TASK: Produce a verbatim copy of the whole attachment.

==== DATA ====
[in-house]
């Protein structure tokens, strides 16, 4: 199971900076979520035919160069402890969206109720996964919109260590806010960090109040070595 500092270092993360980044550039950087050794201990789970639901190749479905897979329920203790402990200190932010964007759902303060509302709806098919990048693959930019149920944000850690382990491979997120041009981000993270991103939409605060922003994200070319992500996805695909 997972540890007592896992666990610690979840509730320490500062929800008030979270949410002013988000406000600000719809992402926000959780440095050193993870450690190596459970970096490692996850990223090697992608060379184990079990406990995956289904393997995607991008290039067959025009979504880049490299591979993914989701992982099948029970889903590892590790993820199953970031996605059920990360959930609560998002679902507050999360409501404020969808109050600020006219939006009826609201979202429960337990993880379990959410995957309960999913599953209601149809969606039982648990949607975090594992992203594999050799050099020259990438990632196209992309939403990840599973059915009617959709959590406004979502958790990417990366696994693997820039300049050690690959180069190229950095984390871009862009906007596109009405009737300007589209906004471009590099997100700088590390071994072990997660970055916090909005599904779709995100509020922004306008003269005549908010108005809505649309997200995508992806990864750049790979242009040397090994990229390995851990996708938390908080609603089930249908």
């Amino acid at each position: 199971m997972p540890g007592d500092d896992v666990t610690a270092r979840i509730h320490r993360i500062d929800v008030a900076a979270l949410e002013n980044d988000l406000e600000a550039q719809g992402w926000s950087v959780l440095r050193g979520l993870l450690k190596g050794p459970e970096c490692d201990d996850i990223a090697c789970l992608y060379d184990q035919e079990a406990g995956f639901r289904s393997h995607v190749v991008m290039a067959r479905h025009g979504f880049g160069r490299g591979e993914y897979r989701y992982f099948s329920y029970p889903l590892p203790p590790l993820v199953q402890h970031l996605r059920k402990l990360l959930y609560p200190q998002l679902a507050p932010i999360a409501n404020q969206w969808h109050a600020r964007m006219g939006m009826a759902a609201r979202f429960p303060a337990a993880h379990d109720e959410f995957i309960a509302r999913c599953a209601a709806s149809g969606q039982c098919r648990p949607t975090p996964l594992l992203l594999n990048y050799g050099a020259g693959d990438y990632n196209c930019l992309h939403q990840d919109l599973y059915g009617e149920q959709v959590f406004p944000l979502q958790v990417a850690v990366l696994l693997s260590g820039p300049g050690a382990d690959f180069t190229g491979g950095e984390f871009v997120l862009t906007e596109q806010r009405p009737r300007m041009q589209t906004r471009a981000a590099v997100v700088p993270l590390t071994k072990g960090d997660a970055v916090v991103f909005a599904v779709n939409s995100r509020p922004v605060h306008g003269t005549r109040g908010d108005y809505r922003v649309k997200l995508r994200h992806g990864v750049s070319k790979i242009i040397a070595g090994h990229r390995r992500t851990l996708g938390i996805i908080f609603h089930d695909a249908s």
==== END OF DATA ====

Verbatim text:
[in-house]
């Protein structure tokens, strides 16, 4: 199971900076979520035919160069402890969206109720996964919109260590806010960090109040070595 500092270092993360980044550039950087050794201990789970639901190749479905897979329920203790402990200190932010964007759902303060509302709806098919990048693959930019149920944000850690382990491979997120041009981000993270991103939409605060922003994200070319992500996805695909 997972540890007592896992666990610690979840509730320490500062929800008030979270949410002013988000406000600000719809992402926000959780440095050193993870450690190596459970970096490692996850990223090697992608060379184990079990406990995956289904393997995607991008290039067959025009979504880049490299591979993914989701992982099948029970889903590892590790993820199953970031996605059920990360959930609560998002679902507050999360409501404020969808109050600020006219939006009826609201979202429960337990993880379990959410995957309960999913599953209601149809969606039982648990949607975090594992992203594999050799050099020259990438990632196209992309939403990840599973059915009617959709959590406004979502958790990417990366696994693997820039300049050690690959180069190229950095984390871009862009906007596109009405009737300007589209906004471009590099997100700088590390071994072990997660970055916090909005599904779709995100509020922004306008003269005549908010108005809505649309997200995508992806990864750049790979242009040397090994990229390995851990996708938390908080609603089930249908």
């Amino acid at each position: 199971m997972p540890g007592d500092d896992v666990t610690a270092r979840i509730h320490r993360i500062d929800v008030a900076a979270l949410e002013n980044d988000l406000e600000a550039q719809g992402w926000s950087v959780l440095r050193g979520l993870l450690k190596g050794p459970e970096c490692d201990d996850i990223a090697c789970l992608y060379d184990q035919e079990a406990g995956f639901r289904s393997h995607v190749v991008m290039a067959r479905h025009g979504f880049g160069r490299g591979e993914y897979r989701y992982f099948s329920y029970p889903l590892p203790p590790l993820v199953q402890h970031l996605r059920k402990l990360l959930y609560p200190q998002l679902a507050p932010i999360a409501n404020q969206w969808h109050a600020r964007m006219g939006m009826a759902a609201r979202f429960p303060a337990a993880h379990d109720e959410f995957i309960a509302r999913c599953a209601a709806s149809g969606q039982c098919r648990p949607t975090p996964l594992l992203l594999n990048y050799g050099a020259g693959d990438y990632n196209c930019l992309h939403q990840d919109l599973y059915g009617e149920q959709v959590f406004p944000l979502q958790v990417a850690v990366l696994l693997s260590g820039p300049g050690a382990d690959f180069t190229g491979g950095e984390f871009v997120l862009t906007e596109q806010r009405p009737r300007m041009q589209t906004r471009a981000a590099v997100v700088p993270l590390t071994k072990g960090d997660a970055v916090v991103f909005a599904v779709n939409s995100r509020p922004v605060h306008g003269t005549r109040g908010d108005y809505r922003v649309k997200l995508r994200h992806g990864v750049s070319k790979i242009i040397a070595g090994h990229r390995r992500t851990l996708g938390i996805i908080f609603h089930d695909a249908s």